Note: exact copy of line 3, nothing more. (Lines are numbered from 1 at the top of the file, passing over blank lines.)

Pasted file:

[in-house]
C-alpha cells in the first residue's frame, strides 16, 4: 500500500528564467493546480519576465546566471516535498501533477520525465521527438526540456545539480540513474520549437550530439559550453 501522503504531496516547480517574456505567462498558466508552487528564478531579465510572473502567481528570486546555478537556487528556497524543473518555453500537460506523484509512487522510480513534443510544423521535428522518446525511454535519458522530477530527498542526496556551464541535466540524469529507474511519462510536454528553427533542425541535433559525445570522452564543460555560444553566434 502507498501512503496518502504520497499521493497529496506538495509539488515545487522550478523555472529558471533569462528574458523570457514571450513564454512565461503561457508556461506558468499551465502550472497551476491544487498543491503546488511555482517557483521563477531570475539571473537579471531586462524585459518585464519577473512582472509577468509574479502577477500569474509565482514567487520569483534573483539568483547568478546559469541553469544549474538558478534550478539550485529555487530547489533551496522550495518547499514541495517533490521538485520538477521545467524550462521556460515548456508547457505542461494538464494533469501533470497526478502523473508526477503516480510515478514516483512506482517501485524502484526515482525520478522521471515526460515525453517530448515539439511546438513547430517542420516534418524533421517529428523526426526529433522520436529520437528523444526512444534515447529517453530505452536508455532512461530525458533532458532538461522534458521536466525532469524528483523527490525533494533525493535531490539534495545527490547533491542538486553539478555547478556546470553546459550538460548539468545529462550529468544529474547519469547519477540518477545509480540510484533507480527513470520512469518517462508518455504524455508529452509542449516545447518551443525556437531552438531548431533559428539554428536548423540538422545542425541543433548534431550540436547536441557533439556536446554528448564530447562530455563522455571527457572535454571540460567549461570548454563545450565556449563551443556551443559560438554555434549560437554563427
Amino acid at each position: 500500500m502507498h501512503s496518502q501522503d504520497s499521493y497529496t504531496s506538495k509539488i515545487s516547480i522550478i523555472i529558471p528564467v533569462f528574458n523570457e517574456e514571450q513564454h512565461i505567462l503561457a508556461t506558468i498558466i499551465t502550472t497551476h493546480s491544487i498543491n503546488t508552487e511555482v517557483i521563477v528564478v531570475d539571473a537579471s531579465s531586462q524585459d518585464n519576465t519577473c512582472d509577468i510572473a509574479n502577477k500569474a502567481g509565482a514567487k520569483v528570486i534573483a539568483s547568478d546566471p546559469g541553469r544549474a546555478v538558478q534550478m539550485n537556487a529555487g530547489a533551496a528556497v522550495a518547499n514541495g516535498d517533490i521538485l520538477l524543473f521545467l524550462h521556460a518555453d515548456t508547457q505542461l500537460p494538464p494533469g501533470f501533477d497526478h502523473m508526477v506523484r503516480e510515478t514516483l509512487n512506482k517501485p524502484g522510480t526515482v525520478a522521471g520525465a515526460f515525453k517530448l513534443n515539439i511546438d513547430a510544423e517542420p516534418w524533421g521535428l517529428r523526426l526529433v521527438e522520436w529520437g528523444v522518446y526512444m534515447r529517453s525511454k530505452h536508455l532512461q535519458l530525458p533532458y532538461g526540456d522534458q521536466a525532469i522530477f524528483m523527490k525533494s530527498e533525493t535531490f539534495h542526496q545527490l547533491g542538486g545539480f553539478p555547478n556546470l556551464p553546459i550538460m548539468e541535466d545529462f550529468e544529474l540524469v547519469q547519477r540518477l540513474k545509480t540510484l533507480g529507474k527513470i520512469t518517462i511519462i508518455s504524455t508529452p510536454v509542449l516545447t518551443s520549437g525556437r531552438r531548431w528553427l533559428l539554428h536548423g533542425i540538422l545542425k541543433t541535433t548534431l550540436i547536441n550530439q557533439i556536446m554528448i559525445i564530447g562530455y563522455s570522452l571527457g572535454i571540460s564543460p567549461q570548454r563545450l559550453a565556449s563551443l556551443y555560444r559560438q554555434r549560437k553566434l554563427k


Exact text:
Amino acid at each position: 500500500m502507498h501512503s496518502q501522503d504520497s499521493y497529496t504531496s506538495k509539488i515545487s516547480i522550478i523555472i529558471p528564467v533569462f528574458n523570457e517574456e514571450q513564454h512565461i505567462l503561457a508556461t506558468i498558466i499551465t502550472t497551476h493546480s491544487i498543491n503546488t508552487e511555482v517557483i521563477v528564478v531570475d539571473a537579471s531579465s531586462q524585459d518585464n519576465t519577473c512582472d509577468i510572473a509574479n502577477k500569474a502567481g509565482a514567487k520569483v528570486i534573483a539568483s547568478d546566471p546559469g541553469r544549474a546555478v538558478q534550478m539550485n537556487a529555487g530547489a533551496a528556497v522550495a518547499n514541495g516535498d517533490i521538485l520538477l524543473f521545467l524550462h521556460a518555453d515548456t508547457q505542461l500537460p494538464p494533469g501533470f501533477d497526478h502523473m508526477v506523484r503516480e510515478t514516483l509512487n512506482k517501485p524502484g522510480t526515482v525520478a522521471g520525465a515526460f515525453k517530448l513534443n515539439i511546438d513547430a510544423e517542420p516534418w524533421g521535428l517529428r523526426l526529433v521527438e522520436w529520437g528523444v522518446y526512444m534515447r529517453s525511454k530505452h536508455l532512461q535519458l530525458p533532458y532538461g526540456d522534458q521536466a525532469i522530477f524528483m523527490k525533494s530527498e533525493t535531490f539534495h542526496q545527490l547533491g542538486g545539480f553539478p555547478n556546470l556551464p553546459i550538460m548539468e541535466d545529462f550529468e544529474l540524469v547519469q547519477r540518477l540513474k545509480t540510484l533507480g529507474k527513470i520512469t518517462i511519462i508518455s504524455t508529452p510536454v509542449l516545447t518551443s520549437g525556437r531552438r531548431w528553427l533559428l539554428h536548423g533542425i540538422l545542425k541543433t541535433t548534431l550540436i547536441n550530439q557533439i556536446m554528448i559525445i564530447g562530455y563522455s570522452l571527457g572535454i571540460s564543460p567549461q570548454r563545450l559550453a565556449s563551443l556551443y555560444r559560438q554555434r549560437k553566434l554563427k